- Data for May give mixed picture, point to resumption gradual slowdown
- Strong import and export growth despite weaker global trade indicators
- With US decision on Section 301 import tariffs nearing, tensions might flare up
- We expect further, moderate CNY depreciation versus USD
- Beijing tweaks its cautious tightening approach to prevent ‘overtightening’
Latest macro data in line with gradual slowdown view
The Chinese economy started 2018 on a strong footing, although the activity data for May published today suggest that the well anticipated slowdown has indeed arrived. The economy has been supported by strong external demand and some rebound in real estate sectors driven by robust land sales. This has offset ongoing drags from targeted tightening and a marginal lower trend growth of credit. Moreover, in light of rising risks stemming from tensions with the US, Beijing softened its financial deleveraging campaign a bit. The authorities have e.g. cut bank reserve requirements, mainly to ease the pain for smaller institutions that rely strongly on wholesale funding. Going forward, we still expect the Chinese economy to resume a very gradual slowdown in the course of this year.
Full data set for May provides a mixed picture
The macro data for May published over the past weeks are quite mixed. The PMIs published in early June pointed to a somewhat improving picture. The official manufacturing PMI reached a eight month high of 51.9, while Caixin’s PMIs for manufacturing and services were stable. Imports and exports data also were strong (see below). However, the macro data for May published today were clearly weaker than in the previous month and below expectations. Industrial production growth slowed marginally, to 6.8% yoy (April: 7.0%). However, retail sales growth dropped by almosts a full %-point, to 8.5% yoy (April: 10.1%). And fixed investment dropped to a record low of 6.1% yoy ytd (April: 7.0%), driven down by slowing infrastructure spending. According to Bloomberg’s montly GDP tracker, the full data set for May translated into a marginal slowing towards 7.0% yoy (April: 7.2%), still above the official growth numbers.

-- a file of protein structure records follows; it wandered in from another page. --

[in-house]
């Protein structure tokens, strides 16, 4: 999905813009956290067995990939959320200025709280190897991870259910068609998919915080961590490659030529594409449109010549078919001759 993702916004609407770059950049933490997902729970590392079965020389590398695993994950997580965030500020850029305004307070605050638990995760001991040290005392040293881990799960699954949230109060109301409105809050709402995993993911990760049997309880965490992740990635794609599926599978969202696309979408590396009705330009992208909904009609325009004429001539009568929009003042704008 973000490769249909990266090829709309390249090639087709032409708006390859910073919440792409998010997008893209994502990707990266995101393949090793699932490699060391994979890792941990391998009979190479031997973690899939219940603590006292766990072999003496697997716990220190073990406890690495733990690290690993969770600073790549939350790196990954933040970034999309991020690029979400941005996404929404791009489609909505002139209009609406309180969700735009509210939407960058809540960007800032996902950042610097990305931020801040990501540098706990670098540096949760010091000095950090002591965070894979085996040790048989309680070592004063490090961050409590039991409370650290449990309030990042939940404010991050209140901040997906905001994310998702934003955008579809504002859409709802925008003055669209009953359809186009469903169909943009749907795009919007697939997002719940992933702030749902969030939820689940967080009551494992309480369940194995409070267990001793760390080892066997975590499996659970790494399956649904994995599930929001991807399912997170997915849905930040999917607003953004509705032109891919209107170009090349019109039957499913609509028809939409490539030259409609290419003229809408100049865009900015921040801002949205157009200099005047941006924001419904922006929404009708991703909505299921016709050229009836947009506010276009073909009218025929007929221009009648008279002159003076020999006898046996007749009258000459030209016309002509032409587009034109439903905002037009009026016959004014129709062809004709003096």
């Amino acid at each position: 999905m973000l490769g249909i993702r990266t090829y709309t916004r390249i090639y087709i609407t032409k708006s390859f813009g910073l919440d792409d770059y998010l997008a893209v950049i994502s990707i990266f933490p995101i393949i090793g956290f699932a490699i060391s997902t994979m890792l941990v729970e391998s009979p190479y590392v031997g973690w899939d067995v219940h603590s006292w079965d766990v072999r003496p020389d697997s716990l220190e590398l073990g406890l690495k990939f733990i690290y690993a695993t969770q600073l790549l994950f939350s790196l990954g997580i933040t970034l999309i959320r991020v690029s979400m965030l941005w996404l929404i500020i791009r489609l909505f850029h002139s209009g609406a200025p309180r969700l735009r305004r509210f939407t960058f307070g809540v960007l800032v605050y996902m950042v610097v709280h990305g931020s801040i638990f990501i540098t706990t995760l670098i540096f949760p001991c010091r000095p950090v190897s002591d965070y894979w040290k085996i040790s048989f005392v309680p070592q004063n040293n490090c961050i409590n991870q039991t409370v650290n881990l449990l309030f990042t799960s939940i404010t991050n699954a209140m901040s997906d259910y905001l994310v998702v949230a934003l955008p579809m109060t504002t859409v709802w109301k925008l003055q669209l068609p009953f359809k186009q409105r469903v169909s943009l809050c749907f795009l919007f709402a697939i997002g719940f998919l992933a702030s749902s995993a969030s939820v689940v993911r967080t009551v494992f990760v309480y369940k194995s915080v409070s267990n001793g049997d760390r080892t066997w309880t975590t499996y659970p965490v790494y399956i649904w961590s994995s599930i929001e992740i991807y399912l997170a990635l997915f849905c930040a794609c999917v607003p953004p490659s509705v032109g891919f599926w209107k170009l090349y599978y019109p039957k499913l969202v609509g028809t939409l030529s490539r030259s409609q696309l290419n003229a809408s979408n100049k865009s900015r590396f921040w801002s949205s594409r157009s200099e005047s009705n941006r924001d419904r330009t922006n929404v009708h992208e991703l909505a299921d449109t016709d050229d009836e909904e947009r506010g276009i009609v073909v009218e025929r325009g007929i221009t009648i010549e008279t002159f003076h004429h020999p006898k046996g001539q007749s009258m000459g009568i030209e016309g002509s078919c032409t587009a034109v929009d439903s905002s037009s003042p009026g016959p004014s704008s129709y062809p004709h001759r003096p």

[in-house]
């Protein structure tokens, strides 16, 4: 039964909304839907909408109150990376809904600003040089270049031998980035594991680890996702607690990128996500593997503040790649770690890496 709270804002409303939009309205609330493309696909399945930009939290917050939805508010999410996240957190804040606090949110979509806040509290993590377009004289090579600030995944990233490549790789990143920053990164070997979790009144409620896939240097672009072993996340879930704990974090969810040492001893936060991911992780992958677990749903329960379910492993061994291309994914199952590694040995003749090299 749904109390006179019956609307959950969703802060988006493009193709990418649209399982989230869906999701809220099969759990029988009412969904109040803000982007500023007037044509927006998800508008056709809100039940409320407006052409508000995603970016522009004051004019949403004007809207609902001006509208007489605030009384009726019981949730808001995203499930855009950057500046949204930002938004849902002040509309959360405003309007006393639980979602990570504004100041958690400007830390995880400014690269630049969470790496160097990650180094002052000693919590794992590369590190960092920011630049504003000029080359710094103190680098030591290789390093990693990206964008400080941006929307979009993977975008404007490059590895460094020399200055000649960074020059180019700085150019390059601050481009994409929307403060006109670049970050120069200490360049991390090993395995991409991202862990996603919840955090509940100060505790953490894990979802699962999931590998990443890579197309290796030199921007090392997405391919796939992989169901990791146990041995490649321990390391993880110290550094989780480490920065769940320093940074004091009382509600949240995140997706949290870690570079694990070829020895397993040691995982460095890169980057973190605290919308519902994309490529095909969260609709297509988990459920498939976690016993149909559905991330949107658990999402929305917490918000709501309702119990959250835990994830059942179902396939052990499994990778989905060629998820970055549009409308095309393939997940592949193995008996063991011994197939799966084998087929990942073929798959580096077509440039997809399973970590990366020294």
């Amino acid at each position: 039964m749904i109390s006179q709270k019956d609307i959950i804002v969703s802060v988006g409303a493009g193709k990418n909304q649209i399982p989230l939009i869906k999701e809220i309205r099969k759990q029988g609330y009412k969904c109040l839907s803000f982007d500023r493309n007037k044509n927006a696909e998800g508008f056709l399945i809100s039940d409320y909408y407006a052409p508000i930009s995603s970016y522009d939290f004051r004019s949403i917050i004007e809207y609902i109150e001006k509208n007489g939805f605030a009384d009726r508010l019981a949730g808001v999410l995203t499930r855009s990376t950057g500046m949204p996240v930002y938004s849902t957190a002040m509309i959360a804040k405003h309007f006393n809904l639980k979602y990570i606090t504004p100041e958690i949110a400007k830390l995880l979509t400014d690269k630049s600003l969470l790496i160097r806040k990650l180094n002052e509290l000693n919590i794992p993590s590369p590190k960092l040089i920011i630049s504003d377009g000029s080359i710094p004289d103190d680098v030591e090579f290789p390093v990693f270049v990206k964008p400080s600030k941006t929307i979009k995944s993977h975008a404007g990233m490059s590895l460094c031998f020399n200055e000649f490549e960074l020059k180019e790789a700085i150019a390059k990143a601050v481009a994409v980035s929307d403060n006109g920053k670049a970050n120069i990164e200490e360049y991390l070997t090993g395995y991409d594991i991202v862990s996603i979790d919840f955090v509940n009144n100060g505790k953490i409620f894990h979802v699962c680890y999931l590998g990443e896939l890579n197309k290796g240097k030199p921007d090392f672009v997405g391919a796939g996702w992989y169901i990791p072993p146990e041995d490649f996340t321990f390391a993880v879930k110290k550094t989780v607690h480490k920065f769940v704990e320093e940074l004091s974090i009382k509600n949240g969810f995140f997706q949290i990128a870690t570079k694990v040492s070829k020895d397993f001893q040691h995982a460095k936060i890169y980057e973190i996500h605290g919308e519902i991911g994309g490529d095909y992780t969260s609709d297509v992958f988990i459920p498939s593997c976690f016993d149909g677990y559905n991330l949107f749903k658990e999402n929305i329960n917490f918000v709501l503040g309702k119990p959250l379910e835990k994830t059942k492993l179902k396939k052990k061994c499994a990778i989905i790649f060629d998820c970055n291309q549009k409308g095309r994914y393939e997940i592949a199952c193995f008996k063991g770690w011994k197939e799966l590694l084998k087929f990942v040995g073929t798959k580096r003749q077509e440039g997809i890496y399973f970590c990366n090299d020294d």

Import growth accelerates further in May …
The consensus expectation (including ours) was for a material slowdown of China’s import values in 2018, reflecting a gradual GDP slowdown and fading base effects after a stellar 2017. That has yet to happen. If we look through the Lunar New Year distortions in early 2018, the general impression is that import growth remained very strong in 2018 so far. It reached a four-month high of 26% joy in May, confirming the resilience of domestic demand despite the ongoing financial deleveraging campaign. Import value growth (in USD terms) in the first five months of this year averaged 21% yoy, compared to 16% in full 2017. That partly reflects price and exchange rate effects. Still, own calculations suggest that estimated import volume growth has been even stronger than import value growth so far this year. Moreover, in CNY terms, import value growth has accelerated to 15.6% yoy in May. Import volumes of commodities (particularly iron ore and copper ore) also accelerated in May. All in all, while we raised our import growth forecasts for 2018, we still expect some slowdown in the second half of 2018 partly reflecting base effects.
… while export growth remains solid as well